Chesapeake Energy Corp., the No. 2 U.S. natural gas producer, thinks it has a one-word answer to its debt issues: Oil.
Chief Executive Officer Doug Lawler is focusing 60 percent of the Oklahoma City-based driller’s 2017 budget on crude oil projects, mostly in South Texas, Oklahoma and Wyoming shale fields. The company plans about 320 new crude wells this year, compared with 90 for gas, Lawler said on Feb. 14. The hoped-for result: Oil output, set to grow 10 percent in 2017, could grow by double that rate next year.
The former deep-water exploration chief for Anadarko Petroleum Corp. has been striving to bring the gas producer back on its feet after inheriting suffocating debt, collapsing cash flow and wilting reserves 3 1/2 years ago. Lawler’s emphasis on crude derives from the fact that oil fetches three or four times more money on an energy-equivalent basis.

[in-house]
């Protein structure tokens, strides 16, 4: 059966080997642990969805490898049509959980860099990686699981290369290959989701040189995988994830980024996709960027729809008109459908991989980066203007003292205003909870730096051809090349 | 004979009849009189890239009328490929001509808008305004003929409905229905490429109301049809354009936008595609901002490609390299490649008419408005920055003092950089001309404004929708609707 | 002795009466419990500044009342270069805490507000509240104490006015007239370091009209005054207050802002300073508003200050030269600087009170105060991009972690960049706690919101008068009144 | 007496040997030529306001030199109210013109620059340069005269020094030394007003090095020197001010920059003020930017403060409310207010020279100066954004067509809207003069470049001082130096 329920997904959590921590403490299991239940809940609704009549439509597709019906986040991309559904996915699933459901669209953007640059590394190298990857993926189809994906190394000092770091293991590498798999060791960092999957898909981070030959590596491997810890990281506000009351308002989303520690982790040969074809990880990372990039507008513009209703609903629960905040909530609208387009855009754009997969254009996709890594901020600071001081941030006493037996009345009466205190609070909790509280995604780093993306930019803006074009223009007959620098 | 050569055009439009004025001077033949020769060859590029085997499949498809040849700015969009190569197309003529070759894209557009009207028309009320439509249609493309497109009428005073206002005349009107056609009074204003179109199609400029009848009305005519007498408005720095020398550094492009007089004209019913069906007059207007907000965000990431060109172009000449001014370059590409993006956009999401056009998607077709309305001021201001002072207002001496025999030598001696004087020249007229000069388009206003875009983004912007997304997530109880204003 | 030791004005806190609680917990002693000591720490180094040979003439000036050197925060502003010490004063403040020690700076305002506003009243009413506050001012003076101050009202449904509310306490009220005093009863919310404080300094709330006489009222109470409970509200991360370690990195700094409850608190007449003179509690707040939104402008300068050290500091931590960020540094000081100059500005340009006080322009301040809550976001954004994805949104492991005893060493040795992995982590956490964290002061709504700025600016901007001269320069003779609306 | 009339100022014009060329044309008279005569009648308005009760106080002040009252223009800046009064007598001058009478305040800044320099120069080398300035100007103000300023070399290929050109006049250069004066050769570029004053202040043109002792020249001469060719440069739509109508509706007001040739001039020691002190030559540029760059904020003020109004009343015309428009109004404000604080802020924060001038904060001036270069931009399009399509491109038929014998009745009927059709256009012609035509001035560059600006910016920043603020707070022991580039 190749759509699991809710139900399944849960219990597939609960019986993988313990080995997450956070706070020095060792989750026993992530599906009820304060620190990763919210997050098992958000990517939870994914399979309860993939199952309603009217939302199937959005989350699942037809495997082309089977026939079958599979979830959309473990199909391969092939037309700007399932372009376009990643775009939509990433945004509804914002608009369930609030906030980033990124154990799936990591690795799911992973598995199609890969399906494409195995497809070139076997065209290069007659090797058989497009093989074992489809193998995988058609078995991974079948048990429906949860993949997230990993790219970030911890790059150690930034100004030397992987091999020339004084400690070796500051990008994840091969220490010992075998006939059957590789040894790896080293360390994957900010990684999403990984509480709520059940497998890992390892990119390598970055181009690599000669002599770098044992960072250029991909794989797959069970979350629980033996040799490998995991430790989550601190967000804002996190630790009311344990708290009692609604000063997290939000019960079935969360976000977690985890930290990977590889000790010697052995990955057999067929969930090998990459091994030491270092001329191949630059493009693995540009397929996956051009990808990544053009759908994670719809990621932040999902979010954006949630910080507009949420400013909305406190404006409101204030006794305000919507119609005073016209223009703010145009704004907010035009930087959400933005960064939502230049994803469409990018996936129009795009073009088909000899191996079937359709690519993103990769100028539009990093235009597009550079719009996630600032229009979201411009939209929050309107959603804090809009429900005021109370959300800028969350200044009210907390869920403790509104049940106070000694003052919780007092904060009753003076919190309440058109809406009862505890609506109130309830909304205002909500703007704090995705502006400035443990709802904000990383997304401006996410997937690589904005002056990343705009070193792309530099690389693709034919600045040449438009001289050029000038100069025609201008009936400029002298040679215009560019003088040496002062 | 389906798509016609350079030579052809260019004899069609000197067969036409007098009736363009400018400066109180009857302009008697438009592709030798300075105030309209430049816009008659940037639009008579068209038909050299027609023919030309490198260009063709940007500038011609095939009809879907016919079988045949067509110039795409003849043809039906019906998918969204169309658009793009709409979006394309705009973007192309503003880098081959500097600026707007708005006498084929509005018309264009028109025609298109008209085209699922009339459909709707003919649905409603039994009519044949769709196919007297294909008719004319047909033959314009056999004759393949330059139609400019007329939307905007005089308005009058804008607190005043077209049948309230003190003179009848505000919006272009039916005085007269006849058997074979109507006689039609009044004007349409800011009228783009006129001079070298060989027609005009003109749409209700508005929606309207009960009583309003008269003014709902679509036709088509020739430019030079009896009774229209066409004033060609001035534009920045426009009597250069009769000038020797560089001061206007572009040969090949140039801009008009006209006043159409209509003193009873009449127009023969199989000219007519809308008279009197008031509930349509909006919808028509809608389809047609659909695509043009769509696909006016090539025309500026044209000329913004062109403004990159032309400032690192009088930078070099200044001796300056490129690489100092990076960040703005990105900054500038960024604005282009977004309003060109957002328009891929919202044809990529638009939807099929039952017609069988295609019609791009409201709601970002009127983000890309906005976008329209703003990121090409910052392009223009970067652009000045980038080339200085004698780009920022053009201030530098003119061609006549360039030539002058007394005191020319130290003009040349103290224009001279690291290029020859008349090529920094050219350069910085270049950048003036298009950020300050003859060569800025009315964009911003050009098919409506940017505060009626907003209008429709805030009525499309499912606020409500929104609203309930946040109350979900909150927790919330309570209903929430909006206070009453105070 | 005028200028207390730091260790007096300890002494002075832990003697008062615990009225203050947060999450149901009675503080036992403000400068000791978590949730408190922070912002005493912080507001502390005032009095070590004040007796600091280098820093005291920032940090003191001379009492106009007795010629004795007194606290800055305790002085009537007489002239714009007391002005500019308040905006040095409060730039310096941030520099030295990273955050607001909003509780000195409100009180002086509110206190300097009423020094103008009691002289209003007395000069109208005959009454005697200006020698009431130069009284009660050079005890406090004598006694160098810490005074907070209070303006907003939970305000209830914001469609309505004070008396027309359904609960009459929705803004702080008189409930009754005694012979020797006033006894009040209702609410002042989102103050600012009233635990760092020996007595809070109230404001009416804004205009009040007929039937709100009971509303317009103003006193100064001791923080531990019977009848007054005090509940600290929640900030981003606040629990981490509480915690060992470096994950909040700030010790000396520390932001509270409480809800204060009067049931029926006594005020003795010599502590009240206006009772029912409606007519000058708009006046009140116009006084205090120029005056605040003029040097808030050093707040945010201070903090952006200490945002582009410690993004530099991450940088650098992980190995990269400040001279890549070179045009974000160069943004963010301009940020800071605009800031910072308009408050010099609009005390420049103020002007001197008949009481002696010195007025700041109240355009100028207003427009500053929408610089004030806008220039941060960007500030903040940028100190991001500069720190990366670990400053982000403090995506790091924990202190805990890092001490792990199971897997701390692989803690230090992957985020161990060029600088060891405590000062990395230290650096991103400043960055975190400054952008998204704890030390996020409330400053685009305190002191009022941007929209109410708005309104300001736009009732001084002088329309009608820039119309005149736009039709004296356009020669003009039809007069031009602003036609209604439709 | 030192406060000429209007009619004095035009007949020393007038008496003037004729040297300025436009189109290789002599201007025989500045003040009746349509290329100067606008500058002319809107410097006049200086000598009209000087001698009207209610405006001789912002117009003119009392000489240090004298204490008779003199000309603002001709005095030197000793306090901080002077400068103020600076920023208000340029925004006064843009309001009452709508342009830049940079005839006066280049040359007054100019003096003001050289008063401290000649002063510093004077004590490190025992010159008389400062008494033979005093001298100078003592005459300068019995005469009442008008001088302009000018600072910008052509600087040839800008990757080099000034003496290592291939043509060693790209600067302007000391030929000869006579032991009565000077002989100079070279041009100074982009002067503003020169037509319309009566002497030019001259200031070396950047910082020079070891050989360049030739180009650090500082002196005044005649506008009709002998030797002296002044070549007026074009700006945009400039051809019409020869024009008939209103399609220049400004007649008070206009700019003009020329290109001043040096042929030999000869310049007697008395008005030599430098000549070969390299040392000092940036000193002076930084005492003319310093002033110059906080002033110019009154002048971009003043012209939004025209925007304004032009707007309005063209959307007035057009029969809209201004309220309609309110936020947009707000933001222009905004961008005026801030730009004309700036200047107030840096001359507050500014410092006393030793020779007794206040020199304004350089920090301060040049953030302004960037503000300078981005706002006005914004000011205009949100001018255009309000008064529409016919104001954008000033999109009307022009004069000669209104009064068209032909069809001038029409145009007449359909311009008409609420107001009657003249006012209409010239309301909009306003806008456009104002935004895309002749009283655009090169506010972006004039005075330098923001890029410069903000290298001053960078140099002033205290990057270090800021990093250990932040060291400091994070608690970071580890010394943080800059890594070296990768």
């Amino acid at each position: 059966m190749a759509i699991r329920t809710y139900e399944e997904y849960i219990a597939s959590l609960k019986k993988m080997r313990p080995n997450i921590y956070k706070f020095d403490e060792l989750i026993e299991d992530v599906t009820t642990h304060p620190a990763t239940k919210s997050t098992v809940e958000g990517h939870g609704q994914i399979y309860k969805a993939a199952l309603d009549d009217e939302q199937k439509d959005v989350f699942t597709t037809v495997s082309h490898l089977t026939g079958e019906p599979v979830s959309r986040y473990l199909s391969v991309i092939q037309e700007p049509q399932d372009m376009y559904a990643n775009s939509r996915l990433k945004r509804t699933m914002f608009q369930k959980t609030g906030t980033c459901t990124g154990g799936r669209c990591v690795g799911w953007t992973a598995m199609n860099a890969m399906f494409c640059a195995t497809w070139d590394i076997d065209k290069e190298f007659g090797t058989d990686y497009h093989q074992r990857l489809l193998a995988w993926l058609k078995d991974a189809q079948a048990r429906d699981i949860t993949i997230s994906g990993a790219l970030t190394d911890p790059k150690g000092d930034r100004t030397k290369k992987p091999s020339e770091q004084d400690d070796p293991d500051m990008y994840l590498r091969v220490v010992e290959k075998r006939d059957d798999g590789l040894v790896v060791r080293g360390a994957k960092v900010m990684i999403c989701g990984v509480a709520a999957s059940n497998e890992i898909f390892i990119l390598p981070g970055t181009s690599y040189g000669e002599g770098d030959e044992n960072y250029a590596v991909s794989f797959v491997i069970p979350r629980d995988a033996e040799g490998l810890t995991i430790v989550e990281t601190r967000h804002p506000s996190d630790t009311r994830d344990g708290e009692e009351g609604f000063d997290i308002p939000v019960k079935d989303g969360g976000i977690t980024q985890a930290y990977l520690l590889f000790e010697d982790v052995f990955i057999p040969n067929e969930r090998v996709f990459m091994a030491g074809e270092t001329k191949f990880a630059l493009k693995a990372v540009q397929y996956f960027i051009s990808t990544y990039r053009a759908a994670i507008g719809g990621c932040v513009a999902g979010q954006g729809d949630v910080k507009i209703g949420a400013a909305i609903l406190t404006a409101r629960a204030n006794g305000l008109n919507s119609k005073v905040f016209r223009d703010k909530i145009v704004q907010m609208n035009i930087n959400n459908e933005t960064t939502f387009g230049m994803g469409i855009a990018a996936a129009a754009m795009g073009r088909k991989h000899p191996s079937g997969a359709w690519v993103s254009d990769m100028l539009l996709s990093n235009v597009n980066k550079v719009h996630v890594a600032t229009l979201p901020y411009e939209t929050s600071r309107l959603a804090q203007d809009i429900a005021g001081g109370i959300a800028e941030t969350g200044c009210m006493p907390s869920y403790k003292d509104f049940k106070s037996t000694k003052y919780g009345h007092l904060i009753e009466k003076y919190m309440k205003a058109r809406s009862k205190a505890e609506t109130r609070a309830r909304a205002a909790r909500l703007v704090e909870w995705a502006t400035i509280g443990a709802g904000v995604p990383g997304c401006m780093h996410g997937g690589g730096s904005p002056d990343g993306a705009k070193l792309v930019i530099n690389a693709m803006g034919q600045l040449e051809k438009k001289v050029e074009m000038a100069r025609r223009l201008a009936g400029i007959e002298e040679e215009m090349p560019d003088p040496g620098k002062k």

“He likes to set big goals and this is the biggest one of all,” said James Sullivan, senior analyst at Alembic Global Advisors in New York, one of six analysts following the company with the equivalent of buy ratings on Chesapeake’s stock.